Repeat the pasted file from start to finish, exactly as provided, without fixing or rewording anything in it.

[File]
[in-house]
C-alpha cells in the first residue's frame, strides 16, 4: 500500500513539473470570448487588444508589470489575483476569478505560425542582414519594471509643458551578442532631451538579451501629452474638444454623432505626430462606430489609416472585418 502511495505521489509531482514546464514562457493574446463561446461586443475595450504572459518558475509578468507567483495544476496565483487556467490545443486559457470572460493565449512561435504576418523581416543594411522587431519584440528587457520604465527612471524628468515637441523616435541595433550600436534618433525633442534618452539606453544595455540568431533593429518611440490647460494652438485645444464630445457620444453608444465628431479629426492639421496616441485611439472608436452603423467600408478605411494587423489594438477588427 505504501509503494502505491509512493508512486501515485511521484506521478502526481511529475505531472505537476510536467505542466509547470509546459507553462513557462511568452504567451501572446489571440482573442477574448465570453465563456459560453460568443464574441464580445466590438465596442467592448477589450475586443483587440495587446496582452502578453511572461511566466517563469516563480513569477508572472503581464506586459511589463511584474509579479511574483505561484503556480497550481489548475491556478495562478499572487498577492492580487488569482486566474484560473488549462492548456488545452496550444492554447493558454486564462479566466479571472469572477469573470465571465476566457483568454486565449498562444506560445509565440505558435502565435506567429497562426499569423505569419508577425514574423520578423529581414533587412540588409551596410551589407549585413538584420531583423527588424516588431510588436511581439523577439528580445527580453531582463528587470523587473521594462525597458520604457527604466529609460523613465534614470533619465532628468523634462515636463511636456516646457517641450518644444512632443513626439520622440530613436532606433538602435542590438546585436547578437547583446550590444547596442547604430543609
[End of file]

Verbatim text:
[in-house]
C-alpha cells in the first residue's frame, strides 16, 4: 500500500513539473470570448487588444508589470489575483476569478505560425542582414519594471509643458551578442532631451538579451501629452474638444454623432505626430462606430489609416472585418 502511495505521489509531482514546464514562457493574446463561446461586443475595450504572459518558475509578468507567483495544476496565483487556467490545443486559457470572460493565449512561435504576418523581416543594411522587431519584440528587457520604465527612471524628468515637441523616435541595433550600436534618433525633442534618452539606453544595455540568431533593429518611440490647460494652438485645444464630445457620444453608444465628431479629426492639421496616441485611439472608436452603423467600408478605411494587423489594438477588427 505504501509503494502505491509512493508512486501515485511521484506521478502526481511529475505531472505537476510536467505542466509547470509546459507553462513557462511568452504567451501572446489571440482573442477574448465570453465563456459560453460568443464574441464580445466590438465596442467592448477589450475586443483587440495587446496582452502578453511572461511566466517563469516563480513569477508572472503581464506586459511589463511584474509579479511574483505561484503556480497550481489548475491556478495562478499572487498577492492580487488569482486566474484560473488549462492548456488545452496550444492554447493558454486564462479566466479571472469572477469573470465571465476566457483568454486565449498562444506560445509565440505558435502565435506567429497562426499569423505569419508577425514574423520578423529581414533587412540588409551596410551589407549585413538584420531583423527588424516588431510588436511581439523577439528580445527580453531582463528587470523587473521594462525597458520604457527604466529609460523613465534614470533619465532628468523634462515636463511636456516646457517641450518644444512632443513626439520622440530613436532606433538602435542590438546585436547578437547583446550590444547596442547604430543609